What they were saying Friday at the NCAA Tournament.
"I saw us showing us up as the 16th-rated team of the 16 teams left. But I thought we were the toughest team, the No. 1 team in toughness. And I think it's played itself out again in a third game.
"We have a great belief. We have a heck of a group. And maybe there's some destiny involved in this thing."
Indiana coach Tom Crean on North Carolina, after losing to the Tar Heels:
"If they play like that, even remotely close to that, then they're going to be very, very hard to beat."
Syracuse coach Jim Boeheim, on how public opinions of teams change as the tournament goes on:
"I thought Dayton was pretty darned good until we beat them, and then all of a sudden they weren't any good. And then I thought Middle Tennessee was pretty good until we beat them, and then they weren't any good. So I guess now Gonzaga probably won't be any good tomorrow morning."
Brey, about hurting his calf muscle when he jumped up on a play:
"I told the guys I'm the first one taped on Sunday."
With the ACC doing so well in the tournament, Roy Williams on if he sells the ACC to prospects during recruiting:
"I'm an old-timer that grew up on ACC basketball. But I promote the University of North Carolina. That's my school. That's the school that I've loved since the fall of 1968. And it never will change."
Virginia coach Tony Bennett, on his team’s offensive philosophy of sharing the basketball. The Cavaliers had 26 assists on 32 baskets against Iowa State:
"It’s that idea of one of our pillars is unity, and there's an African proverb that says, if you want to go fast, go alone, if you want to go far, go together. We have some very individually talented guys, but they know when they're in concert with each other, that's their way to touch greatness, and it's validated because they've done it."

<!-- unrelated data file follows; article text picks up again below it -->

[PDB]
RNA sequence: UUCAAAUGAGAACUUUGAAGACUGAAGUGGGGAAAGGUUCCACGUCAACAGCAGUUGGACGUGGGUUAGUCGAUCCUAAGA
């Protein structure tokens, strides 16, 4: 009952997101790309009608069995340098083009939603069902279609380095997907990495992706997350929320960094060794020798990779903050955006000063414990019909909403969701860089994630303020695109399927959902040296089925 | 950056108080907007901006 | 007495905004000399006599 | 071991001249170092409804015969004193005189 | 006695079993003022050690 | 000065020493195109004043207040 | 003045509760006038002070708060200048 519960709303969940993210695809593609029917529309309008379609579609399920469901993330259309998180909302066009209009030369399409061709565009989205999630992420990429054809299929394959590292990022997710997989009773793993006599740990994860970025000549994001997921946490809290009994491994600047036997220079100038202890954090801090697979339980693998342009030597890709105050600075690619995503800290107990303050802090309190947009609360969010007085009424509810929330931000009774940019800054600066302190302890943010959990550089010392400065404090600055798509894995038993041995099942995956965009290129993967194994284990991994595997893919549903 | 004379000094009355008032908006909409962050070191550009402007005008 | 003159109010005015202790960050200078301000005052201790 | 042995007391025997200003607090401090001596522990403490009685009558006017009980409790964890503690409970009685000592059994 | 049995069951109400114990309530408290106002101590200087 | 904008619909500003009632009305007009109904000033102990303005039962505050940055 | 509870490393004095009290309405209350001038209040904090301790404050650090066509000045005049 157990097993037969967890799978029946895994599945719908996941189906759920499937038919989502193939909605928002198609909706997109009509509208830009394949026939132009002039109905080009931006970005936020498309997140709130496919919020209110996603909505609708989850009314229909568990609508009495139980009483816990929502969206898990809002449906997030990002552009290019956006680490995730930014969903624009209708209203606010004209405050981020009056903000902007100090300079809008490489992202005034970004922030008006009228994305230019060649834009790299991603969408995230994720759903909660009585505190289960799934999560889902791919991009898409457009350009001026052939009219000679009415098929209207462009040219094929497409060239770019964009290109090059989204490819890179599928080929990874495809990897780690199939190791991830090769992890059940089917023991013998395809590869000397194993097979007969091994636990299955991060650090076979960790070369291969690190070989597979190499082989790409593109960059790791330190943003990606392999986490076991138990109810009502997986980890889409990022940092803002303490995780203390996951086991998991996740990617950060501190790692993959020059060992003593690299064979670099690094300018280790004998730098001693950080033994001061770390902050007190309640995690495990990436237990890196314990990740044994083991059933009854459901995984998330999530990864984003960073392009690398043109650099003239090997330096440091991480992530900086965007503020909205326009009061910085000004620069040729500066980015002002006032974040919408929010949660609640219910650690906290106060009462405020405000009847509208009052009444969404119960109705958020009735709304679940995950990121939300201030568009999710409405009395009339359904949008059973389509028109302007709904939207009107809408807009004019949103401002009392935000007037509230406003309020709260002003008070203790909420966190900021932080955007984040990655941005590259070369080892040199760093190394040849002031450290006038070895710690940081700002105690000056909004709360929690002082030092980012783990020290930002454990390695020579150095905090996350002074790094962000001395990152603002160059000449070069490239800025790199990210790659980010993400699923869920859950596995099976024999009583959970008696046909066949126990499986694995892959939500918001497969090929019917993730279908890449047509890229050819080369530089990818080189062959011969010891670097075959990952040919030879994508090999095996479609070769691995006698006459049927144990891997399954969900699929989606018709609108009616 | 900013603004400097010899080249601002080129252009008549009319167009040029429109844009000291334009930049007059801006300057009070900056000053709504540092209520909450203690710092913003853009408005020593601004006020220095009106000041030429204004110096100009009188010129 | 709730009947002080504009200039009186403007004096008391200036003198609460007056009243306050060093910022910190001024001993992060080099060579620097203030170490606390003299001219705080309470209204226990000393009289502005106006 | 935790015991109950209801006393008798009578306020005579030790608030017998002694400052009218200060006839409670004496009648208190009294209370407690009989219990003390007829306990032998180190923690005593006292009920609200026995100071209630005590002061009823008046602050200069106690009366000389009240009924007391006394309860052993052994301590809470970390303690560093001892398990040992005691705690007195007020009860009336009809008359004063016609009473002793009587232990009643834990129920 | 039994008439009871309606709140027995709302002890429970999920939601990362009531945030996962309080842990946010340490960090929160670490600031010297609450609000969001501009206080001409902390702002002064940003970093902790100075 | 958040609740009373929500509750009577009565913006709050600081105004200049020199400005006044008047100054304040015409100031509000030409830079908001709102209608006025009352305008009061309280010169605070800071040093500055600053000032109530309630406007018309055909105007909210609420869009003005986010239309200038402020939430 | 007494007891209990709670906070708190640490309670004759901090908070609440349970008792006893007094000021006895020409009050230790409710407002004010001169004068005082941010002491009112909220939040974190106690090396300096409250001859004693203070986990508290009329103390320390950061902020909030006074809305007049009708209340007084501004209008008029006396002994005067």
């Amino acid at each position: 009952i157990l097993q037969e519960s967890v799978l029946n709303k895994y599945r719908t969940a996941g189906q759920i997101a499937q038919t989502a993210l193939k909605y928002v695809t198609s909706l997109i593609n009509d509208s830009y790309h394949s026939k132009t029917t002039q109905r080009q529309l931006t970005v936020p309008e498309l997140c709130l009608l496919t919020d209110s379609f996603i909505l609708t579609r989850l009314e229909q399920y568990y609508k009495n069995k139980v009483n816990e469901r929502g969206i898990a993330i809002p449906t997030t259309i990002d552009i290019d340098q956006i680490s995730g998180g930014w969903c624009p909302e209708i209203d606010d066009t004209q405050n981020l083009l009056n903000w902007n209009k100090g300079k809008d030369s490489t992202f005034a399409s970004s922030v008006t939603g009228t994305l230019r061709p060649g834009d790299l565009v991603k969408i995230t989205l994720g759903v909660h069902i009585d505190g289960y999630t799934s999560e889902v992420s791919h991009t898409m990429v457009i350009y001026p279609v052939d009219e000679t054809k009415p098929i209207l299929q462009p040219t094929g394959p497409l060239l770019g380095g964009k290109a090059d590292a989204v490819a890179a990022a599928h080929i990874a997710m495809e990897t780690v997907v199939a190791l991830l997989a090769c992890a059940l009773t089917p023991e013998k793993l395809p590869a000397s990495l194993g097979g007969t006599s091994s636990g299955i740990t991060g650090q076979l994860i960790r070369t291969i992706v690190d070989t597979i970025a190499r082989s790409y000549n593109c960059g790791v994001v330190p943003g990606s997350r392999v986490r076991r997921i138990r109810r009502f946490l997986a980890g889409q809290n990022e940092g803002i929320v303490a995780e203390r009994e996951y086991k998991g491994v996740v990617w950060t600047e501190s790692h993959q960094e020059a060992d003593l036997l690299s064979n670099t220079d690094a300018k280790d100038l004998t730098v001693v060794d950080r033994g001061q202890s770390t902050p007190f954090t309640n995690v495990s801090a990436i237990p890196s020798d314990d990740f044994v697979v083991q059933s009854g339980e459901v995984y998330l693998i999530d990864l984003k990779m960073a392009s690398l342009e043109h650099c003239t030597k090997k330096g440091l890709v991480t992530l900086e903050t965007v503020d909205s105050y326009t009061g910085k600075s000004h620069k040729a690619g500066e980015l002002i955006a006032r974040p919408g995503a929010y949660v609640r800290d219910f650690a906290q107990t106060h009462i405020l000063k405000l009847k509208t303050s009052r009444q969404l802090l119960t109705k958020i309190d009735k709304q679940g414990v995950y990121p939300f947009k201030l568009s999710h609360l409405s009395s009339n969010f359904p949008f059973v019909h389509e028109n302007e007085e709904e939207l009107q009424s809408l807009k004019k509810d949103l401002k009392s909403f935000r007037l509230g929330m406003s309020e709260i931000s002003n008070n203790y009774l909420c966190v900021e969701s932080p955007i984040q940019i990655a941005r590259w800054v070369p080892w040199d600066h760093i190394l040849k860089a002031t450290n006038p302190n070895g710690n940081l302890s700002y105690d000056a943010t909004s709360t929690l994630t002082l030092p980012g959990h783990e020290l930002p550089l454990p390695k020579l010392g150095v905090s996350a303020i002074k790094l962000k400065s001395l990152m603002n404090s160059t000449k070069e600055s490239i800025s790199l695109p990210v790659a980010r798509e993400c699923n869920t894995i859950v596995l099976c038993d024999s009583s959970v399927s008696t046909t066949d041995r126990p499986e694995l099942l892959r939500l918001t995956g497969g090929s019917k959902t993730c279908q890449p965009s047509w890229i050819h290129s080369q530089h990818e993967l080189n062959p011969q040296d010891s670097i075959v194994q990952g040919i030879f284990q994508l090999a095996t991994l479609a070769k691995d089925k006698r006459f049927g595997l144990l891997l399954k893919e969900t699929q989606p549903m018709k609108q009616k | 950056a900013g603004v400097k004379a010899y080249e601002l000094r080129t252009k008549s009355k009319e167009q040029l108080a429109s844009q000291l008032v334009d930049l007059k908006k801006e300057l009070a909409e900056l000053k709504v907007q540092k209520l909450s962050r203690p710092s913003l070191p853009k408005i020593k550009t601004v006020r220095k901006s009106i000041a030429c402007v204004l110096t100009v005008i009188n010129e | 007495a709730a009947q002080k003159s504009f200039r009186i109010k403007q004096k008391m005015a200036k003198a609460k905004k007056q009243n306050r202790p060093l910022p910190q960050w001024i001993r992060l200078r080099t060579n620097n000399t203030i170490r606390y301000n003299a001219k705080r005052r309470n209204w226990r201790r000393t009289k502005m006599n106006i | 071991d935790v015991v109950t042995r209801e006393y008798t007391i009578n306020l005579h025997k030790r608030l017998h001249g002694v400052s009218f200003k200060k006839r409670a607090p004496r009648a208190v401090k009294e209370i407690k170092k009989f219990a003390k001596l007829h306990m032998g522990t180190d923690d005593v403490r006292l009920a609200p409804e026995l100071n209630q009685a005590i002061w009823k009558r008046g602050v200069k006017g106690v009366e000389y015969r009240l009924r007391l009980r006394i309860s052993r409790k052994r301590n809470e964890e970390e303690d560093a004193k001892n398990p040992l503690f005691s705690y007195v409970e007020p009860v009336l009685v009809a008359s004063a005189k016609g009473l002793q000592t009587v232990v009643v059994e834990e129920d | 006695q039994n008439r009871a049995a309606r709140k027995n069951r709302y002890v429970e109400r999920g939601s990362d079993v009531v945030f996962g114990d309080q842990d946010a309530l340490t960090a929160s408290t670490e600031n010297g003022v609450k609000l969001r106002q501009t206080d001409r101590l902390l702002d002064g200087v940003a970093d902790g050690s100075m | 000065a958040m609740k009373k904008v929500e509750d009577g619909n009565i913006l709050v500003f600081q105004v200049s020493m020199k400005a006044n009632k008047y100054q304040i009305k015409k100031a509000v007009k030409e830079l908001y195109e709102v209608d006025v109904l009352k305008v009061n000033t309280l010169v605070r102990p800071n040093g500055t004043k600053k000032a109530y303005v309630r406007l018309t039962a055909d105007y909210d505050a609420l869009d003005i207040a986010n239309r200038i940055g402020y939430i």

Wisconsin coach Greg Gard, on the Badgers committing 17 turnovers, including three in the final 16 seconds, in the loss to Notre Dame.
"Obviously this is going to sting for a long time. I don't know if there's a program in the country that prides itself more on taking care of the ball and valuing every possession more than Wisconsin. I don't know if there's anybody that works on it more than we do."
Wisconsin’s Nigel Hayes, on the quick swing of the game, when the Badgers went from leading by three to losing by five in the last half minute:
"It's kind of the nature of this whole tournament. You've seen it a lot. They've made a big deal about showing the roller coaster of emotions we can have. . . . That's the price you pay when you play competitive sports."
Iowa State’s Georges Niang, on if it was surprising to see 18 points from Virginia’s reserve Mike Tobey, who came in with a 6.9 average:
"I wouldn't say it's surprising. Virginia offered him a scholarship, so they obviously thought he was pretty good."
Kansas coach Bill Self, about recruiting star Perry Ellis:
"He was an easy guy to recruit because he wasn't seeking attention. Just like he is now, he's not seeking attention. So he was a fun guy to recruit because it wasn't like you had to talk to him every day, to be honest with you, in order to let him know that you love him a lot, which you have to do with a lot of recruits."